October 2020
Volume 20, Issue 11
Open Access
Vision Sciences Society Annual Meeting Abstract  |   October 2020
Predictive role of supplementary eye fields for egocentric/allocentric integration
Author Affiliations & Notes
  • Vishal Bharmauria
    Centre for Vision Research and Vision: Science to Applications (VISTA) Program, York University, Toronto, Canada
  • Amirsaman Sajad
    Vanderbilt Vision Research Centre, Vanderbilt University, Nashville, USA
  • Adrian Schütz
    Philipps University of Marburg, Marburg, Germany
  • Xiaogang Yan
    Centre for Vision Research and Vision: Science to Applications (VISTA) Program, York University, Toronto, Canada
  • Hongying Wang
    Centre for Vision Research and Vision: Science to Applications (VISTA) Program, York University, Toronto, Canada
  • J. Douglas Crawford
    Centre for Vision Research and Vision: Science to Applications (VISTA) Program, York University, Toronto, Canada
  • Footnotes
    Acknowledgements  Canadian Institutes for Health Research, the Canada Research Chair Program (JDC), and the NSERC CREATE Brain in Action Program and VISTA / Canada First Research Excellence Fund (VB
Journal of Vision October 2020, Vol.20, 977. doi:https://doi.org/10.1167/jov.20.11.977
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      Vishal Bharmauria, Amirsaman Sajad, Adrian Schütz, Xiaogang Yan, Hongying Wang, J. Douglas Crawford; Predictive role of supplementary eye fields for egocentric/allocentric integration. Journal of Vision 2020;20(11):977. doi: https://doi.org/10.1167/jov.20.11.977.

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      © ARVO (1962-2015); The Authors (2016-present)

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Abstract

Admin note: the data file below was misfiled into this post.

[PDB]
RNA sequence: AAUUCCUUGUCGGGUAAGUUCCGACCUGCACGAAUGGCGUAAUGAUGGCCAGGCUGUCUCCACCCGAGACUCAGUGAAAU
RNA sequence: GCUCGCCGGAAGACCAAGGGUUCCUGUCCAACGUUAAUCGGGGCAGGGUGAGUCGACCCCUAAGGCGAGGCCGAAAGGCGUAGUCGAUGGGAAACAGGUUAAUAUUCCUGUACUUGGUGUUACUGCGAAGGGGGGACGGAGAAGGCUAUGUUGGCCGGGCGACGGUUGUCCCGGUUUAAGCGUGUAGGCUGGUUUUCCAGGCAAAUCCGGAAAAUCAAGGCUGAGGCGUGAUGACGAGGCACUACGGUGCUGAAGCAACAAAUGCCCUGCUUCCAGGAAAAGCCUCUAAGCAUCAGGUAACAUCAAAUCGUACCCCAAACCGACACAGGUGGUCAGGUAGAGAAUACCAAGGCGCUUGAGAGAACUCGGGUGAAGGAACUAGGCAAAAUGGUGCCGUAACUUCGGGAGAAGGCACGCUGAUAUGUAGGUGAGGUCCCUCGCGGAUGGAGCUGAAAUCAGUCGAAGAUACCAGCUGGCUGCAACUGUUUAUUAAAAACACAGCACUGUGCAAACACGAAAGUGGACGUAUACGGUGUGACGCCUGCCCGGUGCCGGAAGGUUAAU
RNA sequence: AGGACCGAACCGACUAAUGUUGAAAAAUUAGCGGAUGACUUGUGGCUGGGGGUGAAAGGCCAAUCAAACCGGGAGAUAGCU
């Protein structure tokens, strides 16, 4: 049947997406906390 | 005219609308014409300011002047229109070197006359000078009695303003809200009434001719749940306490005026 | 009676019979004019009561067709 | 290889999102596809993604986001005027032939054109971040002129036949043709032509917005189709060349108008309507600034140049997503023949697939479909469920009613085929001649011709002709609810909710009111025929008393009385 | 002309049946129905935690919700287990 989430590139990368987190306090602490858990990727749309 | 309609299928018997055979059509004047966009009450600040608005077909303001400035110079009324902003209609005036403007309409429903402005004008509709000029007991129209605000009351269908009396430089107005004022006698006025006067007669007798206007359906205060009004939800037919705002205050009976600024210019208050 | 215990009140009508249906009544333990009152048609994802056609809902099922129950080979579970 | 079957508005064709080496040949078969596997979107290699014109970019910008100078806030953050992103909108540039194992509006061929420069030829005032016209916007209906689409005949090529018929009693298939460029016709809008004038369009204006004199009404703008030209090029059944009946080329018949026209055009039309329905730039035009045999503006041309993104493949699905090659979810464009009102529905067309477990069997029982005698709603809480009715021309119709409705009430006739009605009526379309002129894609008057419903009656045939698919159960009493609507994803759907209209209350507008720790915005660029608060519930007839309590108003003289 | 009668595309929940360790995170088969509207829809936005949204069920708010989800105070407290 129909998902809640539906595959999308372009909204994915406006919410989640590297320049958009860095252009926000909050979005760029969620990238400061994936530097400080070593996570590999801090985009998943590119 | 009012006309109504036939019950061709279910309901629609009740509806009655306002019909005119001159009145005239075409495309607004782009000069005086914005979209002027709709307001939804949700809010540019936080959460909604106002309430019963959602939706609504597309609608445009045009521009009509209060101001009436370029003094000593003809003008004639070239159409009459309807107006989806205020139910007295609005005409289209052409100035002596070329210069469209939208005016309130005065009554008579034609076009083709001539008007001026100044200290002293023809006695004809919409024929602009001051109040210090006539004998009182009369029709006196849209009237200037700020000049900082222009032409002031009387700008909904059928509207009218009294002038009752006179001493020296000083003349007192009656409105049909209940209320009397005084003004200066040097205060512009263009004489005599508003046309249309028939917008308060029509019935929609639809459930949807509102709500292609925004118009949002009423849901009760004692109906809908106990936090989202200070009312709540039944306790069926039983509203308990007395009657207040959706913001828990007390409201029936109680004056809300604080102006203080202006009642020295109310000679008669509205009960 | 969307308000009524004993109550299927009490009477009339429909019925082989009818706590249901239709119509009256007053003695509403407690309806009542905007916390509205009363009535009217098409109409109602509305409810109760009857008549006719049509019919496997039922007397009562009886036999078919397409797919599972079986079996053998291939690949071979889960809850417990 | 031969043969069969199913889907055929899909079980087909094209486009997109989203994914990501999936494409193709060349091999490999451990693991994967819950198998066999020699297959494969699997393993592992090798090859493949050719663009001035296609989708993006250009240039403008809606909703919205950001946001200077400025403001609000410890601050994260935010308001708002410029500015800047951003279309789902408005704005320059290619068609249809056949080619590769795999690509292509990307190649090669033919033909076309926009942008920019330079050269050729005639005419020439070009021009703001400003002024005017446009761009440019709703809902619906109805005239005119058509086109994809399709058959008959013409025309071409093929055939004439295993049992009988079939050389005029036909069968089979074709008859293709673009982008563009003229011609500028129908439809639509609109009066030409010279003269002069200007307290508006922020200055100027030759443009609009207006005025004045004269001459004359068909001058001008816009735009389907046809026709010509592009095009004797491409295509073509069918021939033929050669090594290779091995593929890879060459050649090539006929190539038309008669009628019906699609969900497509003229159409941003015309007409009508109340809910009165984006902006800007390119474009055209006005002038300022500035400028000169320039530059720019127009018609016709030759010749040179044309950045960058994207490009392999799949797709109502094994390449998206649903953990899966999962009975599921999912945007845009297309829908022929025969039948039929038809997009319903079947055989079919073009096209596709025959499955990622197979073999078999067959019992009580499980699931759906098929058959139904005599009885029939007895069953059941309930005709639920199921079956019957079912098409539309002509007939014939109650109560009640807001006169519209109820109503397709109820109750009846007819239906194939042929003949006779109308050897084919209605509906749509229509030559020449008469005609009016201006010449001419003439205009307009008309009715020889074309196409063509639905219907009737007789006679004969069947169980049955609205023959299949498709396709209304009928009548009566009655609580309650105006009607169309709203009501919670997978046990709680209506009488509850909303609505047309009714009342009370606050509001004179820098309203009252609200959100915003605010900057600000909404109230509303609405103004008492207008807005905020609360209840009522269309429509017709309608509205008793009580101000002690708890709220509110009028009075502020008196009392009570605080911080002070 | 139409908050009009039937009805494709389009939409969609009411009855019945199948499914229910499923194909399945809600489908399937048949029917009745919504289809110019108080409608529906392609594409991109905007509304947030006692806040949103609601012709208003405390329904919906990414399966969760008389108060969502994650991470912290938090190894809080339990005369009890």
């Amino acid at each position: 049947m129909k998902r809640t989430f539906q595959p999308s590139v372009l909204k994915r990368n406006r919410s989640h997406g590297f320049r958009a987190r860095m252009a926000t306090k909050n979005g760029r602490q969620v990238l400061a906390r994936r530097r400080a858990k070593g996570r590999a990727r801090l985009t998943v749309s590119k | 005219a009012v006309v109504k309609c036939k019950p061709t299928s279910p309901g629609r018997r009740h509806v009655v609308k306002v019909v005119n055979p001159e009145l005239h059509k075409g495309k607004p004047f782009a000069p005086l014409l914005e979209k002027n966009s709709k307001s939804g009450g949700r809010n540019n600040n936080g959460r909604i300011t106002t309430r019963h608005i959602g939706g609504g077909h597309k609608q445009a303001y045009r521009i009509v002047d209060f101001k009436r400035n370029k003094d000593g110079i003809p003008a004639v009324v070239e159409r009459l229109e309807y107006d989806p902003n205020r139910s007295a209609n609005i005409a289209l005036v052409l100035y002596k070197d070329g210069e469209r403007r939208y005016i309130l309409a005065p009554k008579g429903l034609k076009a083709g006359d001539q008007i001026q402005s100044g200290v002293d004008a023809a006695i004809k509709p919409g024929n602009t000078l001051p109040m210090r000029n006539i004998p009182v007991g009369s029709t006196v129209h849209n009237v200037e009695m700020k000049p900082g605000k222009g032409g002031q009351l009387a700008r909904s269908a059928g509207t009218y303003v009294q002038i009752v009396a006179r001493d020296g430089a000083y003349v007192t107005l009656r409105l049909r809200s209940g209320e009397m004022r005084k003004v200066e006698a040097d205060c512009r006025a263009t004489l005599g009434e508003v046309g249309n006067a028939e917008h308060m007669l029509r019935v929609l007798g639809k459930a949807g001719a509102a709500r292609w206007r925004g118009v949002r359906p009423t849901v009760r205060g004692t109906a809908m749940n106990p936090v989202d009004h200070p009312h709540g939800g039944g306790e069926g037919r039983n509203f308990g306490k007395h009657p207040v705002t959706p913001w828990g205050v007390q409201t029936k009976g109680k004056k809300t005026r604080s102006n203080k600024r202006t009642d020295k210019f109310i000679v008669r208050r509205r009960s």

The brain could encode object location either in egocentric (relative to self) or allocentric (relative to another object) coordinates. Human behavioral experiments have shown that the visual system optimally combines egocentric (ego) and allocentric (allo) cues for goal-directed action (Byrne and Crawford 2011; Klinghammer et al. 2015, 2017). However, the neural mechanisms of this phenomenon are unknown. Recently, it was reported that the frontal eye fields (FEF) re-integrate ego and allo cues during memory and gaze motor responses following a landmark shift (Bharmauria et al. BioRxiv2019). Do the supplementary eye fields (SEF) play the same or different role? Here, we tested > 250 SEF sites in two monkeys trained on a cue-conflict delayed saccade task where the landmark (L) surreptitiously shifted during the delay (just after a visual mask presentation) and the monkey was cued to make gaze shifts toward remembered targets relative to a shifted allocentric landmark (L’). Behaviorally, the shifted landmark caused the gaze end-points to deviate about 1/3 in the direction of landmark shift. We then fit spatial models against response fields during visual, memory, and motor activity. This showed that the SEF exhibits the same fundamental egocentric transformation, i.e., target to gaze (T-G) observed previously between FEF visual and motor responses (Sajad. et al. 2015, 2016). However, the most significant allo shift (nearly halfway along T-T’) occurred much earlier, just before the mask onset and landmark shift. Further, in SEF, correlated integration of egocentric (T-G) and allocentric (T-T’) information occurred as early as the initial visual response, and then reappeared before and during the final motor burst. In summary, both the FEF and SEF participate in ego-allo integration for gaze. However, SEF seems to predict the future allocentric transformation (likely based on past exposure to many trials), whereas FEF incorporates the actual event into the gaze.

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